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Home City Council Mayor promises to bring Marion Aquatics fundraising report back in August

Mayor promises to bring Marion Aquatics fundraising report back in August

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Mayor promises to bring Marion Aquatics fundraising report back in August
Patrons take part in a class at the Marion Aquatics Pool in November 2017. -- Photo submitted by Cynthia Stahl.

Mayor Greg Dionne said he plans to bring forward a fundraising report in August that will help decide the future of Marion Aquatics Centre.

Council received their first look at the estimated dollar figure required to keep the facility open for public use at their July 19 executive committee meeting. The facility is home to clubs like the Prince Albert Pikes synchronized swimming team, and provides swim time for schools rentals and swim classes.

Dionne said it’s unlikely the City can afford to keep the building open without strong partnerships with nearby communities and RMs, or support from local organizations and businesses.

“I had quite a few emails sent to my office saying they support the pool, so I wrote to all those people giving them the history of the pool and the donation request,” Dionne said during the July 19 meeting. “I’m looking at all avenues. The government has no funding available and will not participate.”

Dionne said he’s waiting to hear back from five RMs who were asked to support the project. He said many of those councils haven’t met during the summer, and likely won’t meet until August.

The mayor also sent 10 letters out to individuals asking if they’d support keeping the pool open. As of the meeting, he’d received only two responses, one of which from a local businessman who offered to chip in $50,000.

Dionne said residents need to be patient while council considers its options.

“It is important that we go through the procedures,” Dionne said. “We now know the cost. We did not know (last meeting). It was a guess before. We now know. It is confirmed … so now we are looking at funding models, because the way it stands today, if you want to make a motion to fund $500,000, you won’t get my support.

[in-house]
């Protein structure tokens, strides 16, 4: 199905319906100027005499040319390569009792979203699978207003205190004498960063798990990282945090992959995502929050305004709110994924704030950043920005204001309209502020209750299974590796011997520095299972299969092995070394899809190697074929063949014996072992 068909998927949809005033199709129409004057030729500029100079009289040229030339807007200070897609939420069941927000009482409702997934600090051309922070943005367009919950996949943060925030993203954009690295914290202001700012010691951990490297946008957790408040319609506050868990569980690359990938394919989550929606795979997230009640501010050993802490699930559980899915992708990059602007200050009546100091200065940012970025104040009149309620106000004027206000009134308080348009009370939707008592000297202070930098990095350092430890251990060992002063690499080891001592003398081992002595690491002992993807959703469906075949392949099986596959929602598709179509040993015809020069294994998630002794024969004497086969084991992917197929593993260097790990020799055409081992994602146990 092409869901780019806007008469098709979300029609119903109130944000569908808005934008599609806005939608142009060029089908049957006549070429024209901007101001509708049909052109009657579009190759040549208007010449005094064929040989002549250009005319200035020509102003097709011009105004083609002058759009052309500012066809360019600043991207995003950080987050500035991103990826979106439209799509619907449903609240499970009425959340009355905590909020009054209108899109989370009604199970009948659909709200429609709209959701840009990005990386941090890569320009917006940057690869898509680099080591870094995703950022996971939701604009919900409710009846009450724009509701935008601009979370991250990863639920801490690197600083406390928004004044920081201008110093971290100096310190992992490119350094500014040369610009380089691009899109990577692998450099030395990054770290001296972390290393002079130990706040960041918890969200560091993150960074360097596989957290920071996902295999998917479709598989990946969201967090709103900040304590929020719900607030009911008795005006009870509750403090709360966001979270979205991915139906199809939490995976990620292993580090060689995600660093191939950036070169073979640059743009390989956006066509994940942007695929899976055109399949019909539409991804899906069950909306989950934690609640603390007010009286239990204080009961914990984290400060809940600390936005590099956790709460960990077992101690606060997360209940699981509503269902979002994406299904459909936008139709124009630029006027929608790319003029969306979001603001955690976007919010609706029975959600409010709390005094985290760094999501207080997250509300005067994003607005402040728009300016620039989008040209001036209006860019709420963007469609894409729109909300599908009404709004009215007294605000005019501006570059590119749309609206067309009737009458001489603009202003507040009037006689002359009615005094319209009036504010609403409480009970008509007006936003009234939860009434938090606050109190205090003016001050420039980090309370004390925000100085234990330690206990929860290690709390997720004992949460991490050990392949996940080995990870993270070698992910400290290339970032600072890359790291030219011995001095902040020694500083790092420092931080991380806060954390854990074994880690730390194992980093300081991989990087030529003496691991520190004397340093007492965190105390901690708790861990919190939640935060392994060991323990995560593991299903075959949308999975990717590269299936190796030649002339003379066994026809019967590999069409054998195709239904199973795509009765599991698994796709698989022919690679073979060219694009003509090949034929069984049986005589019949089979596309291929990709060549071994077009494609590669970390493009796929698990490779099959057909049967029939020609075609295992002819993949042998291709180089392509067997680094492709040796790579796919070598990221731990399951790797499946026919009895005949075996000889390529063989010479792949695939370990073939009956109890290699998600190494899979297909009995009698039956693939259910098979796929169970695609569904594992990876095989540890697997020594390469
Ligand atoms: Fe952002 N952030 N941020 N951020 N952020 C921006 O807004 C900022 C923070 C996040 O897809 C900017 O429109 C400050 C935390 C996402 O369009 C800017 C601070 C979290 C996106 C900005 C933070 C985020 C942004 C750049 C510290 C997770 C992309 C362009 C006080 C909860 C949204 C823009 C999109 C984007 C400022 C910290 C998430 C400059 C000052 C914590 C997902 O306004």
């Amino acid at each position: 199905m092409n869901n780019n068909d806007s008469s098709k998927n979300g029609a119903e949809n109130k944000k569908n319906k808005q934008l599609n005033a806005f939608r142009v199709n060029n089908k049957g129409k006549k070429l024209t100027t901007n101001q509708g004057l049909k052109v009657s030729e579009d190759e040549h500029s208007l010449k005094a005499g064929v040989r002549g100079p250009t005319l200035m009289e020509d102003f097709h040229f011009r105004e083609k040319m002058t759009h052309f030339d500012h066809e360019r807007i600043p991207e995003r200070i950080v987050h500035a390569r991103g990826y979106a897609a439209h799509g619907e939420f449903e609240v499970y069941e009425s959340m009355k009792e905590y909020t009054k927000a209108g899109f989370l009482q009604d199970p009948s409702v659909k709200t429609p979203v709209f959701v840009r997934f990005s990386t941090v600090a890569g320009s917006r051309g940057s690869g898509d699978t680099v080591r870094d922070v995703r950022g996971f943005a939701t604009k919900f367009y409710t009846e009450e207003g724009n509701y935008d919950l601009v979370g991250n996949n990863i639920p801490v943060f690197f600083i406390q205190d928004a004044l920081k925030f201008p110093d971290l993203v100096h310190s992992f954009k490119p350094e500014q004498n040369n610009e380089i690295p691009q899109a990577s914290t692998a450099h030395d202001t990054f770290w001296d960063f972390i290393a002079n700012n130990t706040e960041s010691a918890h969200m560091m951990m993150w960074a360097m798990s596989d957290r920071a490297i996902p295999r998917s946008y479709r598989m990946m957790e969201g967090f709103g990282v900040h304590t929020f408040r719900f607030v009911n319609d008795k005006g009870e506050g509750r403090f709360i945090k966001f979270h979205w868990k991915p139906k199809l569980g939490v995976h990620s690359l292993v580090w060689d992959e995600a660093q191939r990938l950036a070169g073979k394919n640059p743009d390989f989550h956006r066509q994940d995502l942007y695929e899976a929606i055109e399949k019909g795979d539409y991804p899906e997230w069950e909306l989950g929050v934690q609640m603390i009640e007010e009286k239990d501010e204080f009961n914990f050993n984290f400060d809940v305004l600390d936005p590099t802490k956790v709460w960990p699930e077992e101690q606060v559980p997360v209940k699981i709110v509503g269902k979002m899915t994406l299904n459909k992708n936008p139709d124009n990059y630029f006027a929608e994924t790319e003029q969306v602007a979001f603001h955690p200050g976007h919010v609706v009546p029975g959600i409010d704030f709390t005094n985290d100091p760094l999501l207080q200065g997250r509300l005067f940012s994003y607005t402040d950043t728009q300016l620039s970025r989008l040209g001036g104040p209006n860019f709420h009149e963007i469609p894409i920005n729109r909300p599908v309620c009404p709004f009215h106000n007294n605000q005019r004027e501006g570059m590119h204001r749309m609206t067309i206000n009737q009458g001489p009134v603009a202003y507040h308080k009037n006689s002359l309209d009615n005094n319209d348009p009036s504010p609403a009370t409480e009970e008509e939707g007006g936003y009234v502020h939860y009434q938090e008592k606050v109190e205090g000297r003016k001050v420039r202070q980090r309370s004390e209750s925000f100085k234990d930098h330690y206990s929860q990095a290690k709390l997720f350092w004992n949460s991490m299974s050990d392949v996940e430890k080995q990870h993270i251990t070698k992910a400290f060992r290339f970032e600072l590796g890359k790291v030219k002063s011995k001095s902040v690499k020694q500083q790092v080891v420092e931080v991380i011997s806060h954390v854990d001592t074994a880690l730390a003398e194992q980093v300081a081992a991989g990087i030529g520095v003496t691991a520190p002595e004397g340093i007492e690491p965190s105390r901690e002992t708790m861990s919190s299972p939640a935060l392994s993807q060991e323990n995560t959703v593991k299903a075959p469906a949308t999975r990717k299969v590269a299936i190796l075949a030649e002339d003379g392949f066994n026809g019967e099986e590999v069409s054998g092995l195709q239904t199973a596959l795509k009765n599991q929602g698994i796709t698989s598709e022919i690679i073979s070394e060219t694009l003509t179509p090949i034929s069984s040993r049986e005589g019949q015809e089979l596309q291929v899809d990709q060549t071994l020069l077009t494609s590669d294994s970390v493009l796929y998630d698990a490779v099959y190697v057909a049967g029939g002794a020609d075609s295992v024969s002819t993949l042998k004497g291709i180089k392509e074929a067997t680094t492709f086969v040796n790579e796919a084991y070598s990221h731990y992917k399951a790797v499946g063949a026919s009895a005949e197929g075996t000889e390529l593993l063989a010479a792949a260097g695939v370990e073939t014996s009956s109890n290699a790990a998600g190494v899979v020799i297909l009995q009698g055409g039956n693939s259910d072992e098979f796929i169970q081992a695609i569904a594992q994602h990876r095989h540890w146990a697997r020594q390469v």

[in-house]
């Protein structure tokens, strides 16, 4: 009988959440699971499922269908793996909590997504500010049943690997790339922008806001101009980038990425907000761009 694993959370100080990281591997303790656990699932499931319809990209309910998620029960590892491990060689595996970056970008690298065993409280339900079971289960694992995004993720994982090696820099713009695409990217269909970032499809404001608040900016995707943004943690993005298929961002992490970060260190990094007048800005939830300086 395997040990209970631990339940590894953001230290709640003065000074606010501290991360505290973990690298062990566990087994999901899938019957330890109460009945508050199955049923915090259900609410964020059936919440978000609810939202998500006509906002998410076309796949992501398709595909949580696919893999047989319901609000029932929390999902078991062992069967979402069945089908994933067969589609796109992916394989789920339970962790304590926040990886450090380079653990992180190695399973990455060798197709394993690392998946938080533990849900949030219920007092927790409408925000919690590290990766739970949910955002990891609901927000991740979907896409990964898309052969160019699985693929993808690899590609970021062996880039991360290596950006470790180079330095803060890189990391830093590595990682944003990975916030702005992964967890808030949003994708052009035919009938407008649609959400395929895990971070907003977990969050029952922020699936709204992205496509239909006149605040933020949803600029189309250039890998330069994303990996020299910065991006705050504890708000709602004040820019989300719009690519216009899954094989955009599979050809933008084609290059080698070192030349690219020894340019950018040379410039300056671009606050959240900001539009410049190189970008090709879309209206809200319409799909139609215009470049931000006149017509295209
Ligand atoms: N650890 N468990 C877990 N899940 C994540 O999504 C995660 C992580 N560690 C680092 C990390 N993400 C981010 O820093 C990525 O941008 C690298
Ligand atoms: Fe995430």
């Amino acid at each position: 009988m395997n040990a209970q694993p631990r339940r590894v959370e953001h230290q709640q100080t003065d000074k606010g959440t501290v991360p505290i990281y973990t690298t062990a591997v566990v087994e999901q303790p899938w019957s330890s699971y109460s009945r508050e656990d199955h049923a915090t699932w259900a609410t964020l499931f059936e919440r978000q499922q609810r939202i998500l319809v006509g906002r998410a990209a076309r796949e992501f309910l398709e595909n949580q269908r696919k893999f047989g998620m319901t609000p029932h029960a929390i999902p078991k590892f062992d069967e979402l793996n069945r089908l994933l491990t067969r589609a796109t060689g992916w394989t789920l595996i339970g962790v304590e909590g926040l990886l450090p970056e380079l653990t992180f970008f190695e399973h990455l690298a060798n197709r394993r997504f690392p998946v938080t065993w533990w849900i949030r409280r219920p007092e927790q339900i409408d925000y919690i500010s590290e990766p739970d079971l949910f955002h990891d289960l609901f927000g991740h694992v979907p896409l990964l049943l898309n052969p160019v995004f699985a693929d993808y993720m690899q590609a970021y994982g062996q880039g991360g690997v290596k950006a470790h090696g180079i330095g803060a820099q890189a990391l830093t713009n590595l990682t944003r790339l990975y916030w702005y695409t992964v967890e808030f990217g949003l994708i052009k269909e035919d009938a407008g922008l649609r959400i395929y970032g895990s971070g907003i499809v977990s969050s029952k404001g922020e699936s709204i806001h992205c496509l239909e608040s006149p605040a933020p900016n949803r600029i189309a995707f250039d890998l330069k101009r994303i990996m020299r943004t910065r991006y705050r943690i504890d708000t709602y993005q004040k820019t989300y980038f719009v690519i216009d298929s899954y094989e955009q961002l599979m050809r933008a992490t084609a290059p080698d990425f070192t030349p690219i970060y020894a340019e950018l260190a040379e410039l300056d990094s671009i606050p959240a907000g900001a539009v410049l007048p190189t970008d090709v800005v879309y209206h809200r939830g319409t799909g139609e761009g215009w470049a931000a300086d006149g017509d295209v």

“Let’s continue to see if we can find a solution, and the solution is funding partners.”

Dionne faced criticism from Ward 3 Coun. Tony Head, who said council had all the information they needed to start making fundraising plans. Head said the roughly $500,000 City administrators estimated it would cost to keep the pool open and let the public use it was nothing they weren’t expecting. He urged council to be more proactive at the meeting, especially since the 1,000 signature petition presented to council showed the public wanted to keep the pool open.

“I lot of work went into this (petition) and I would hope that as a City council we’re able to find some solutions today to look at reopening the doors,” Head told council.

“It’s not a surprise to see that half-a-million dollar chunk,” he added. “I’m not going to support receive and file. I’d actually like to see us put a motion together and support this petition.”

At least two councillors said they won’t support keeping the pool open unless the City can find partners. Couns. Blake Edwards and Dennis Ogrodnick said there’s no doubt the facility is a benefit to the City, but said taxpayers can’t handle any more increases. Both questioned how the City could afford to pick up the tab.

“I think it’s a great pool. I think it should stay open. I want it to stay open. I think we need it to stay open, but there needs to be some people coming up with some funding,” Edwards said.

“Good for (the people who signed the petition) for wanting to keep that pool open, but are they willing to step forward and help fund it. To me, that’s the important part. If a thousand signatures are saying, ‘keep it open, City,’ then I want them to step forward and say, ‘here’s my $20 for the year.’”

Ogrodnick emphasized that the City never owned the facility, and only helped the current owners keep it open the last three years. He said he would support a similar situation going forward with new owners and operators.

At least one councillor questioned the validity of keeping a facility open that offered so little public swimming. Coun. Ted Zurakowski said most of the facilities users were sports clubs, schools, community groups, or rentals. Without more public swim options, Zurakowski said he’d find it hard to keep the facility open.

“People have said to me, ‘come on Ted, we’ve got to keep it open for the kids.’ Really? I don’t see any public swimming here. I don’t see it. ‘Let’s keep it open for the neighbourhood.’ Okay, but I don’t see any public or family swimming in the numbers,” he told council.

Community Services Director Jody Boulet said providing public access was what pushed the estimated costs up to the $500,000 mark. He said there were still some unanswered questions around funding costs, but emphasized that opening it up to more than just the current user groups would significantly increase the cost.